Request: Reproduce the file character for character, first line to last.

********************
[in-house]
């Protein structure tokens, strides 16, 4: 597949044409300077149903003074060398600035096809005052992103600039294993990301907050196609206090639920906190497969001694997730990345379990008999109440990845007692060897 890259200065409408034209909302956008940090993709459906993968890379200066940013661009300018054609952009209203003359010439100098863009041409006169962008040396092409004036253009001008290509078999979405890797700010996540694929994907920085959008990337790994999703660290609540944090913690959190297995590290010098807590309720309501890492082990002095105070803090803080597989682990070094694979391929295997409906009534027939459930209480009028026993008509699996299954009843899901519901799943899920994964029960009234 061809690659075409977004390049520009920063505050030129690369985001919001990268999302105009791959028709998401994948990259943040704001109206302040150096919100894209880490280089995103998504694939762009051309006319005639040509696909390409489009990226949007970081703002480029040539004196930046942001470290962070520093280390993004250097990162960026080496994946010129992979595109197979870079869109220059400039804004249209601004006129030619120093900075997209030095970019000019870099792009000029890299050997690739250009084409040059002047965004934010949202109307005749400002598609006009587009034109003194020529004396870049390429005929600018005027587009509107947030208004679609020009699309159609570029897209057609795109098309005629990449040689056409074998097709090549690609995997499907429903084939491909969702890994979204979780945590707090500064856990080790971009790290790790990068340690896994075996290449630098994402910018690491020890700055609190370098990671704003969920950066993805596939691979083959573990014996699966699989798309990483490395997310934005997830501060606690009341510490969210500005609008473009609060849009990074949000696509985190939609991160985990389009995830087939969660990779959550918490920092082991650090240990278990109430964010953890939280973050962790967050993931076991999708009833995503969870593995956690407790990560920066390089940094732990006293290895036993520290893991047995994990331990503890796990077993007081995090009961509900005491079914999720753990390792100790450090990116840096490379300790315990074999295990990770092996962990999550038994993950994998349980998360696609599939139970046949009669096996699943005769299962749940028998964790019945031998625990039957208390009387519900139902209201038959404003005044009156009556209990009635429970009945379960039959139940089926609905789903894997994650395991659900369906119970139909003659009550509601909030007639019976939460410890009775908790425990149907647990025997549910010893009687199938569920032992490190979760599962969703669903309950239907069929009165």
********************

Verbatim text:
[in-house]
């Protein structure tokens, strides 16, 4: 597949044409300077149903003074060398600035096809005052992103600039294993990301907050196609206090639920906190497969001694997730990345379990008999109440990845007692060897 890259200065409408034209909302956008940090993709459906993968890379200066940013661009300018054609952009209203003359010439100098863009041409006169962008040396092409004036253009001008290509078999979405890797700010996540694929994907920085959008990337790994999703660290609540944090913690959190297995590290010098807590309720309501890492082990002095105070803090803080597989682990070094694979391929295997409906009534027939459930209480009028026993008509699996299954009843899901519901799943899920994964029960009234 061809690659075409977004390049520009920063505050030129690369985001919001990268999302105009791959028709998401994948990259943040704001109206302040150096919100894209880490280089995103998504694939762009051309006319005639040509696909390409489009990226949007970081703002480029040539004196930046942001470290962070520093280390993004250097990162960026080496994946010129992979595109197979870079869109220059400039804004249209601004006129030619120093900075997209030095970019000019870099792009000029890299050997690739250009084409040059002047965004934010949202109307005749400002598609006009587009034109003194020529004396870049390429005929600018005027587009509107947030208004679609020009699309159609570029897209057609795109098309005629990449040689056409074998097709090549690609995997499907429903084939491909969702890994979204979780945590707090500064856990080790971009790290790790990068340690896994075996290449630098994402910018690491020890700055609190370098990671704003969920950066993805596939691979083959573990014996699966699989798309990483490395997310934005997830501060606690009341510490969210500005609008473009609060849009990074949000696509985190939609991160985990389009995830087939969660990779959550918490920092082991650090240990278990109430964010953890939280973050962790967050993931076991999708009833995503969870593995956690407790990560920066390089940094732990006293290895036993520290893991047995994990331990503890796990077993007081995090009961509900005491079914999720753990390792100790450090990116840096490379300790315990074999295990990770092996962990999550038994993950994998349980998360696609599939139970046949009669096996699943005769299962749940028998964790019945031998625990039957208390009387519900139902209201038959404003005044009156009556209990009635429970009945379960039959139940089926609905789903894997994650395991659900369906119970139909003659009550509601909030007639019976939460410890009775908790425990149907647990025997549910010893009687199938569920032992490190979760599962969703669903309950239907069929009165």